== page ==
Related:  Here’s a Quick Way to Get Soy-Free Protein

4. Flax Seeds

If you are looking for one of the best seeds for health, here’s the flax you need to know. 

Ancient Babylonians in the 8th century cultivated flaxseed for King Charlemagne who believed strongly in their health benefits.  Modern day research has shown consumption of flaxseeds is a good way to reduce your risk of heart disease, cancer, stroke and diabetes, according to health authority WebMD.

Plant-based omega-3 fatty acids called ALA, which are abundant in flaxseeds, have been shown to inhibit tumor growth.  Like pumpkin seeds they contain lignans that have been linked to decreasing the risk of breast cancer and are potent against reducing inflammation in the body.  Eating flaxseeds regularly may also help you keep your cholesterol levels in check and blood sugar levels steady to ward off diabetes.

5. Sunflower Seeds

A sunflower is a tall herbaceous annual plant native to Middle America but has since spread across the globe as a commercial crop in countries like Russian, China, Argentina and the United States. 

Sunflower seeds are delicious and crunchy little powerhouses of healthy goodness. Packed with essential fatty acids, high quality amino acids, natural antioxidants like vitamin E and folic acid, just a handful a day will help keep the doctor away.  They help lower your LDL levels of cholesterol, and provide essential minerals like calcium, iron, zinc, selenium and copper to keep your bones and red blood cell production strong.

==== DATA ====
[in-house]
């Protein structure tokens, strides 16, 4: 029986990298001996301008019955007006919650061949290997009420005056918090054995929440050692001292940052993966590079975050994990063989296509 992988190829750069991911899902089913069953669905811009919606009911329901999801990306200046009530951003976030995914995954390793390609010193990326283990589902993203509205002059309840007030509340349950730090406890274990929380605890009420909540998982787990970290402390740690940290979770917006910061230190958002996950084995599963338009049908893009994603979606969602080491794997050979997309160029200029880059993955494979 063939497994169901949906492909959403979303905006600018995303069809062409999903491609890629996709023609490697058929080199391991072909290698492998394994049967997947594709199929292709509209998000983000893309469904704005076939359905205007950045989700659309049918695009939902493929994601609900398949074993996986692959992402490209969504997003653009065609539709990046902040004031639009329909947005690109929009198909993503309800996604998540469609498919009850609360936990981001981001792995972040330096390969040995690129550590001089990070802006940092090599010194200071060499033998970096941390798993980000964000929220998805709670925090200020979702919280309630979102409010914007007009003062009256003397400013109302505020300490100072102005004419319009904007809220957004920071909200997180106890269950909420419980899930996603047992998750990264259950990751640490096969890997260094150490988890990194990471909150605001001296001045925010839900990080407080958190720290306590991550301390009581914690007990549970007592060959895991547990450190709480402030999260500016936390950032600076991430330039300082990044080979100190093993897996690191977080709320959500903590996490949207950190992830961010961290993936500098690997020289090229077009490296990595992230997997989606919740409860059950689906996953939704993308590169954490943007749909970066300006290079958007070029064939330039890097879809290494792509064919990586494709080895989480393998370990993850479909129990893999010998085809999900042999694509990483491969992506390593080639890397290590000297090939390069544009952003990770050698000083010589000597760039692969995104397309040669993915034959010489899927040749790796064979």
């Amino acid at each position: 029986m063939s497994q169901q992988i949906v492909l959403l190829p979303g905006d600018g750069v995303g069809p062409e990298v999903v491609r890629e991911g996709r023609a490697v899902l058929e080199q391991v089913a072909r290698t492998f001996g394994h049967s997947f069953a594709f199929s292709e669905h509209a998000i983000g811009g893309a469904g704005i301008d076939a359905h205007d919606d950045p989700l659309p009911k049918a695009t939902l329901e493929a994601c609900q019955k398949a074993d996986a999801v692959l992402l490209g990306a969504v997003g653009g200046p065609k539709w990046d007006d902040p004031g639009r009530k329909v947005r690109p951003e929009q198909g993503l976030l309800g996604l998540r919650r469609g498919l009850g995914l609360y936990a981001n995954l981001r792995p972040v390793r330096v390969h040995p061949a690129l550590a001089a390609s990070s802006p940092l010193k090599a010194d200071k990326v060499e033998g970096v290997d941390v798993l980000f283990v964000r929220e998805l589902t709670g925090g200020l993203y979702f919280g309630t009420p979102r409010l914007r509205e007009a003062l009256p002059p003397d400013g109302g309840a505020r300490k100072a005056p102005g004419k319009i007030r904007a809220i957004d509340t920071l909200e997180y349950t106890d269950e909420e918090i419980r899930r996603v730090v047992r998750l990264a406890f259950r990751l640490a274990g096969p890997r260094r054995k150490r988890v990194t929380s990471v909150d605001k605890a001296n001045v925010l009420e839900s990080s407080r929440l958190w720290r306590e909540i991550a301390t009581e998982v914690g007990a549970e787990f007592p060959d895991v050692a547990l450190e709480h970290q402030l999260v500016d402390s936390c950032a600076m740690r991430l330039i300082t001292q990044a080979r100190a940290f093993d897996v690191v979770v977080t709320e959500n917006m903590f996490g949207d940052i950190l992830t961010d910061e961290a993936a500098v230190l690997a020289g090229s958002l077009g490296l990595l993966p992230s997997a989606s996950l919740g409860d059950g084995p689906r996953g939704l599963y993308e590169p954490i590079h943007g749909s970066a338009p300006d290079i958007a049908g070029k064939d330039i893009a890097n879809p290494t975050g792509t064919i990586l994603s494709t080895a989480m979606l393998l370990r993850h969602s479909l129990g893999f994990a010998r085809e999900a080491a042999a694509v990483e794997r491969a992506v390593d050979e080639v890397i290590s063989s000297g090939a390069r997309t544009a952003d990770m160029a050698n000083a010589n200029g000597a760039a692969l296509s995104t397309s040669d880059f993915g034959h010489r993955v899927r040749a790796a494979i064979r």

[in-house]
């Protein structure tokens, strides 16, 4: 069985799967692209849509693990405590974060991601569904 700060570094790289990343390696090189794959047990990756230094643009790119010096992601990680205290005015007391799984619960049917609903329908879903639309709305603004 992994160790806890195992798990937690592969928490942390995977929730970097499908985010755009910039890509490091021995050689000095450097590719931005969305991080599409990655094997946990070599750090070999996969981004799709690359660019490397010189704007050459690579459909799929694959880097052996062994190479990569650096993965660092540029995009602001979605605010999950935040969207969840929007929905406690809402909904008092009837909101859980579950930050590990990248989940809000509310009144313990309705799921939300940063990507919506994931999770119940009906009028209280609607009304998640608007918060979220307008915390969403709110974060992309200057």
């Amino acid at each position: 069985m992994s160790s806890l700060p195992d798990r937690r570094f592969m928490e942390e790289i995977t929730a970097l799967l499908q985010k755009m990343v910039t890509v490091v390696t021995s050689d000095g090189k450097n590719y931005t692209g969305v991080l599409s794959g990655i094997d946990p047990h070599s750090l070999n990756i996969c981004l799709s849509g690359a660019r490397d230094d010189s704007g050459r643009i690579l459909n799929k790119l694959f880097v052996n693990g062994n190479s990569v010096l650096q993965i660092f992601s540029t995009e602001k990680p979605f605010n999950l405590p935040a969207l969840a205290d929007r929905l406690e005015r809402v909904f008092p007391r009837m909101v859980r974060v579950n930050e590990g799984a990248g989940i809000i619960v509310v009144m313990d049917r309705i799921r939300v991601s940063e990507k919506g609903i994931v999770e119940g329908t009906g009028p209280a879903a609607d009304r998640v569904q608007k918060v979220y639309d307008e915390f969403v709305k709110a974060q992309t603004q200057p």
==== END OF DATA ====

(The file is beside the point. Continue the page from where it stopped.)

Next time you whip up a salad be sure to sprinkle one of the fantastic five best seeds for health on top and enjoy!

 

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The Six Best Brain Foods

by IVL Products

Is it possible that some foods are better for your brain than others? Are some foods truly “brain foods?” The simple answer is yes, but the topic of brain health and nutrition is much more complicated than simply selecting the right foods. 

Those looking to gain the mental edge will want to try brain foods such as Wild Alaskan salmon, sardines, and nuts and seeds packed with omega-3 fatty acids.

In order to have a truly healthy brain, it is also necessary to avoid foods such as trans fats and reduce process food intake as much as possible. Processed foods contain brain and DNA damaging compounds such as artificial colors, preservatives, pesticides, sugar, artificial sweeteners and more. Avoiding harmful foods is the foundation of good brain health and good overall health. Let’s take a look at six amazing brain foods!

#1:  Wild Alaskan Salmon

Generally, what is good for the heart is also viewed as being a healthy choice for the brain. One of the healthiest brain and heart healthy options out there comes in the form of wild Alaskan salmon. The reason is that wild Alaskan salmon is packed with brain health boosting omega-3 fatty acids. It is vitally important to remember that the brain consists of fat and it needs the right kinds of fat to be healthy.